The ALJ discounted Dr. Bomar's opinion that Miller could not perform sedentary work as not well-supported by medically acceptable diagnostic techniques and as inconsistent with other substantial evidence in the record. The ALJ observed that Miller failed to provide any diagnostic tests from on or after December 7, 2007, the alleged onset date of his disability, showing continuing problems with his spine. Miller does not dispute this absence of evidence. The ALJ also catalogued the evidence in the record that supported its determination that Miller could perform light work. For example, in November 2007, Dr. Cathcart noted that Miller walked normally without a cane or walker, that Miller could squat and stand back up on his own power, and that Miller had no trouble moving from sitting to lying down and back to sitting. Dr. Downey made similar observations in October 2008, noting that Miller reported working out occasionally, that Miller described his neck and back pain as “occasional,” that Miller walked normally, and that he had good strength in his arms and legs. Moreover, in October 2009, Dr. Downey documented that Miller was lifting weights with his son and that he had a smooth, symmetrical arm swing and stride. Dr. Downey also advised Miller that he should begin a regular cardiovascular exercise routine, a recommendation with which Miller agreed. The ALJ also relied upon Dr. Cathcart's and Dr. Rosamond's opinions that Miller was capable of performing light work. Based upon this evidence, we agree with the district court that substantial evidence on the record as a whole supported the ALJ's decision that Miller could perform light work. Therefore, the ALJ was justified in discounting Dr. Bomar's opinion.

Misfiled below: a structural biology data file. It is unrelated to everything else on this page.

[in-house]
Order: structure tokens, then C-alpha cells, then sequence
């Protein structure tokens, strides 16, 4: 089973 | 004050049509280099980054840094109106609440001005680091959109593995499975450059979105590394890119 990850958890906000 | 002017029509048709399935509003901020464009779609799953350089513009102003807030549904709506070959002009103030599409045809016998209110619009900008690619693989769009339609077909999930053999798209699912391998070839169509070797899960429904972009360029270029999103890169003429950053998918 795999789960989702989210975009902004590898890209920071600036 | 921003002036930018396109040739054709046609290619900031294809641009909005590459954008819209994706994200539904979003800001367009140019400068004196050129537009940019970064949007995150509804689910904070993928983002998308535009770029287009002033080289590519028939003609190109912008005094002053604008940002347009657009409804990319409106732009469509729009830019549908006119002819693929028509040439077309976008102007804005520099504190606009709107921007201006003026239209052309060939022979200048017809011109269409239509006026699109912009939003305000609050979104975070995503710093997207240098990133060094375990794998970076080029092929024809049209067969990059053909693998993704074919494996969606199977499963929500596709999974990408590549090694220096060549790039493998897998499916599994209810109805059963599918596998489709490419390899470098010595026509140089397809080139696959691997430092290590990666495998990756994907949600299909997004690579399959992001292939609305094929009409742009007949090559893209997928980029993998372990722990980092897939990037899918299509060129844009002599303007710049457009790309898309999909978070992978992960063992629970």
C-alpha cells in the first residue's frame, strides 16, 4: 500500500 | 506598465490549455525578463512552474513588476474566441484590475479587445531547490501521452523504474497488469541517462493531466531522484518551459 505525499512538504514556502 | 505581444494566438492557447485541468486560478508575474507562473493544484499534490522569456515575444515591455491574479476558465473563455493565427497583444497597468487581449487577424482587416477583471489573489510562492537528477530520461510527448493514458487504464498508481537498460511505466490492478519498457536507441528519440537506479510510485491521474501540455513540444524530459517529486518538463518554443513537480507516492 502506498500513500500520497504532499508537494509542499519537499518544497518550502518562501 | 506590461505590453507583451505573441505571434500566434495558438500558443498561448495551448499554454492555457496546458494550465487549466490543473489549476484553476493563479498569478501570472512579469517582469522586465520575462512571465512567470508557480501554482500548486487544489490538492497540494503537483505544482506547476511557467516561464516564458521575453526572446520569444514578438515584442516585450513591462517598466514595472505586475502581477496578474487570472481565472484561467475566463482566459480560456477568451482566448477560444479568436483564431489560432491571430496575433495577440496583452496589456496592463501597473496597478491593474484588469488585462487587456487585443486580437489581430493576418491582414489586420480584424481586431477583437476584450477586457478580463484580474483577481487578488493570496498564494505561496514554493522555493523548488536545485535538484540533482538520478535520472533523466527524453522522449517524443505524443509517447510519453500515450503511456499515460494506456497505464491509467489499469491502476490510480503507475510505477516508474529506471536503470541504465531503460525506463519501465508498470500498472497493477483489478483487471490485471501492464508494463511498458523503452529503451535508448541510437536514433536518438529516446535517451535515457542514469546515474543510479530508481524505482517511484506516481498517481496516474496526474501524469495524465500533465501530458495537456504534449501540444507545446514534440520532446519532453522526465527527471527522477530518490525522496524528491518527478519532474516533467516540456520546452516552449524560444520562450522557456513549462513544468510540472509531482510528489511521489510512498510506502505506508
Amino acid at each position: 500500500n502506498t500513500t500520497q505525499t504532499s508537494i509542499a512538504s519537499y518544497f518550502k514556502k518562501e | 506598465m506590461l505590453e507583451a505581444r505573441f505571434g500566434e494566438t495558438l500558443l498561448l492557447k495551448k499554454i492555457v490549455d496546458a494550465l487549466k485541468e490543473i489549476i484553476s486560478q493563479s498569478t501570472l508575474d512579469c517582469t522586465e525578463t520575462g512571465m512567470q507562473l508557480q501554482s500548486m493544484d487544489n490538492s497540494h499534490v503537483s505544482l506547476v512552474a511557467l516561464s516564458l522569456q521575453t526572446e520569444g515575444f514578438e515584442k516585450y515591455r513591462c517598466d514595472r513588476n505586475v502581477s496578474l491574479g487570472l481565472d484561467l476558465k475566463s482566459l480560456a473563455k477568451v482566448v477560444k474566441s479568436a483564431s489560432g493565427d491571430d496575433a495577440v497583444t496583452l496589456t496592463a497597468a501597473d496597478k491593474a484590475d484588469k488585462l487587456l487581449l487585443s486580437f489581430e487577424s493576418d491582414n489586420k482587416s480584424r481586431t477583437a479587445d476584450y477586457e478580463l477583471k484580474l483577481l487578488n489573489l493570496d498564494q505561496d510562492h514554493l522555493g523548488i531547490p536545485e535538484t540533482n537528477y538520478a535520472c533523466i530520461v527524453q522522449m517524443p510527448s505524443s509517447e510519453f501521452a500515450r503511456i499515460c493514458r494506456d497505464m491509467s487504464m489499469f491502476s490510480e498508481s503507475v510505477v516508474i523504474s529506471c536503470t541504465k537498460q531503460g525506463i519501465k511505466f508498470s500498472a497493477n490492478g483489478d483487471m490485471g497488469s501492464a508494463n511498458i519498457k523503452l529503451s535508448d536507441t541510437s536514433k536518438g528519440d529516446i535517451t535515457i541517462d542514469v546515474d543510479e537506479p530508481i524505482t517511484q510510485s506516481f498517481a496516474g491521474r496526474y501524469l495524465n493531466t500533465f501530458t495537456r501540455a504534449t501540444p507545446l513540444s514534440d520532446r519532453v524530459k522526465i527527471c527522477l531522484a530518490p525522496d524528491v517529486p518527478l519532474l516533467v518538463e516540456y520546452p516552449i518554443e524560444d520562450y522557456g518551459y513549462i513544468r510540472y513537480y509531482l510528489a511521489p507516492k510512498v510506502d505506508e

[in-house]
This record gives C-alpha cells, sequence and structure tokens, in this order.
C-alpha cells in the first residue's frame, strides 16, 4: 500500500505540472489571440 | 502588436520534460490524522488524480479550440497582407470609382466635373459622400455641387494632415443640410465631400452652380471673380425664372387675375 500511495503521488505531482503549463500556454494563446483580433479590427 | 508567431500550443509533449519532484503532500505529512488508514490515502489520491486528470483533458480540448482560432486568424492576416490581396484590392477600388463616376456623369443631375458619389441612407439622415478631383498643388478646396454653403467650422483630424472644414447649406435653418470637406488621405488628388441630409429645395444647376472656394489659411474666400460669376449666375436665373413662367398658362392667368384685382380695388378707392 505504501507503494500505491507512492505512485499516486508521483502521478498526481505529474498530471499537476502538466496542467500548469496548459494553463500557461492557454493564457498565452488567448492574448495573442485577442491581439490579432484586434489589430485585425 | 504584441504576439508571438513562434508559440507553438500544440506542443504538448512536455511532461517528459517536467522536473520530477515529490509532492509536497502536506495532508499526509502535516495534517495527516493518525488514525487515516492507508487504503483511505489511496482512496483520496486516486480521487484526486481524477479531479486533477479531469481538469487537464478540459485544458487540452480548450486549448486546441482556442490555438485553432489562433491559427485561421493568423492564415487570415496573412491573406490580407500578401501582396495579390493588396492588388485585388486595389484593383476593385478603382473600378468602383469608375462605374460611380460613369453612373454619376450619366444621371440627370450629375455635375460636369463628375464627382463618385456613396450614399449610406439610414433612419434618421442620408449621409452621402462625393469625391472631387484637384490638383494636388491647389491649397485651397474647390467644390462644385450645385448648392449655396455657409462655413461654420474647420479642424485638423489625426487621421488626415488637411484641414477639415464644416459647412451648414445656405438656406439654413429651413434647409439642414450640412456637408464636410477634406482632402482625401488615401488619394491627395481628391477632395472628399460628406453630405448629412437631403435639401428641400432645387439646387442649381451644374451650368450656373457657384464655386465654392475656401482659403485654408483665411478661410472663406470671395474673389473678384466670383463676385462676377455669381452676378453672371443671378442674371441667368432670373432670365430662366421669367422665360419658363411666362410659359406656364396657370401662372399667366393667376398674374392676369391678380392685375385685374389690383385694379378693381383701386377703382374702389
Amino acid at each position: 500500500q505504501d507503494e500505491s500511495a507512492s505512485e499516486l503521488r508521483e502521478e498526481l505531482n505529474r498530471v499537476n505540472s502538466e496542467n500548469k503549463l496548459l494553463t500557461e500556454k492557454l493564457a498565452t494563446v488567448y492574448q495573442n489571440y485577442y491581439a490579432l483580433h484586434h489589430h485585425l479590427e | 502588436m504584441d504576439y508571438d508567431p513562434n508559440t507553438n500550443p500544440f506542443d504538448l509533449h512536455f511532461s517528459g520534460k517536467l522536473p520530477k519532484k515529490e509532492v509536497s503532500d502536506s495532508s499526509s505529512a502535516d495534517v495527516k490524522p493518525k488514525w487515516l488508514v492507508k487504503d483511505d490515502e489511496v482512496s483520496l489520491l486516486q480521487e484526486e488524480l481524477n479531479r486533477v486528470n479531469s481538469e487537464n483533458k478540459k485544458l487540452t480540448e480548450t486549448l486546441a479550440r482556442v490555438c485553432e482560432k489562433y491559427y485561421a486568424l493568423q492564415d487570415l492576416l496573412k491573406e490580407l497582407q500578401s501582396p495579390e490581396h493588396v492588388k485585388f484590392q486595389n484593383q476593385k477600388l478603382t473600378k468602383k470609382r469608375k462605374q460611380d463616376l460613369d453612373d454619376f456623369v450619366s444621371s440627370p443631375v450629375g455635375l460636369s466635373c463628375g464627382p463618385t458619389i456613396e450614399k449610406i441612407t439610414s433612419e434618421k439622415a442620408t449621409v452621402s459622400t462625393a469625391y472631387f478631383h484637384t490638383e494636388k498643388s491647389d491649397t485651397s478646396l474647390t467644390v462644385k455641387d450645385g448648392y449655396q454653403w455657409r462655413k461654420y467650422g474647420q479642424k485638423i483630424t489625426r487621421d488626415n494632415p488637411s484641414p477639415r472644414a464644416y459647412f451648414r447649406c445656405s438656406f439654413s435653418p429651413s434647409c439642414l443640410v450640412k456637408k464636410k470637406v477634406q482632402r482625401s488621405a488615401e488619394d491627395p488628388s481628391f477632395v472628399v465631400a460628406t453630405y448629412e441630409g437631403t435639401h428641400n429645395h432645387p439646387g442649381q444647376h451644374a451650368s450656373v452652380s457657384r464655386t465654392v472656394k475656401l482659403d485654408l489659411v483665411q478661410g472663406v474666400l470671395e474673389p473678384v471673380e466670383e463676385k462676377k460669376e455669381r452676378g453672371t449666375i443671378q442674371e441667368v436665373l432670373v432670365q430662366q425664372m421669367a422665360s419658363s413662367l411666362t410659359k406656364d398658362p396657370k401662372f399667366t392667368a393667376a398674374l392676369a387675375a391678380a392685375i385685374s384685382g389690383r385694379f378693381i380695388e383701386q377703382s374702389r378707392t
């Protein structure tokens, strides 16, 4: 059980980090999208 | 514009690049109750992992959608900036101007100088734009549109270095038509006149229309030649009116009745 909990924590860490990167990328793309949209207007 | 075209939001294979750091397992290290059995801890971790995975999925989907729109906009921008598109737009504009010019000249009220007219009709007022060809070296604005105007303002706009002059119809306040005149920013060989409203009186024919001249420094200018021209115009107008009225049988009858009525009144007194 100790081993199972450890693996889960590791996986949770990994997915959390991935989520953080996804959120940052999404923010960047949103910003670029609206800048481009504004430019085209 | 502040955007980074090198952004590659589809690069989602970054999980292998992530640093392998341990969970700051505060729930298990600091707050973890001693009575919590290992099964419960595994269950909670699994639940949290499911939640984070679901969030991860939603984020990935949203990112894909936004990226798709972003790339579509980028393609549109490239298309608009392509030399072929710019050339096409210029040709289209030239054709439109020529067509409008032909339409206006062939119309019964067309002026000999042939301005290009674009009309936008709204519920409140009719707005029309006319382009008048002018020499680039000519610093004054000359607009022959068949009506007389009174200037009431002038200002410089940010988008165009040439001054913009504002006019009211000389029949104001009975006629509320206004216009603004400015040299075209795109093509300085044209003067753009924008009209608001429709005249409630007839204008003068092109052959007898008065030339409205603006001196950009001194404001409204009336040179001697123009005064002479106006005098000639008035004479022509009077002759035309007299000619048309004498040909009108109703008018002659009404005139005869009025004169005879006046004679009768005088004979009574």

Miller relatedly argues that the ALJ should have given more weight to the opinion of Dr. Smith, Miller's longtime chiropractor, that Miller could not perform sedentary work. As a chiropractor, Dr. Smith “is not an acceptable medical source for determining disability,” but “evidence from chiropractors may be used to show ‘the severity of [Miller's] impairment(s) and how it affects [his] ability to work.’ “ See McDade v. Astrue, 720 F.3d 994, 999 (8th Cir.2013) (quoting 20 C.F.R. §§ 404.1513(d), 416.913(d)). The ALJ discounted Dr. Smith's opinion for primarily the same reasons that Dr. Bomar's opinion was given little weight; that is, Dr. Smith's opinion was not well-supported by medically acceptable diagnostic techniques and was inconsistent with other substantial evidence in the record. For the reasons just discussed, the ALJ was free to discount Dr. Smith's opinion.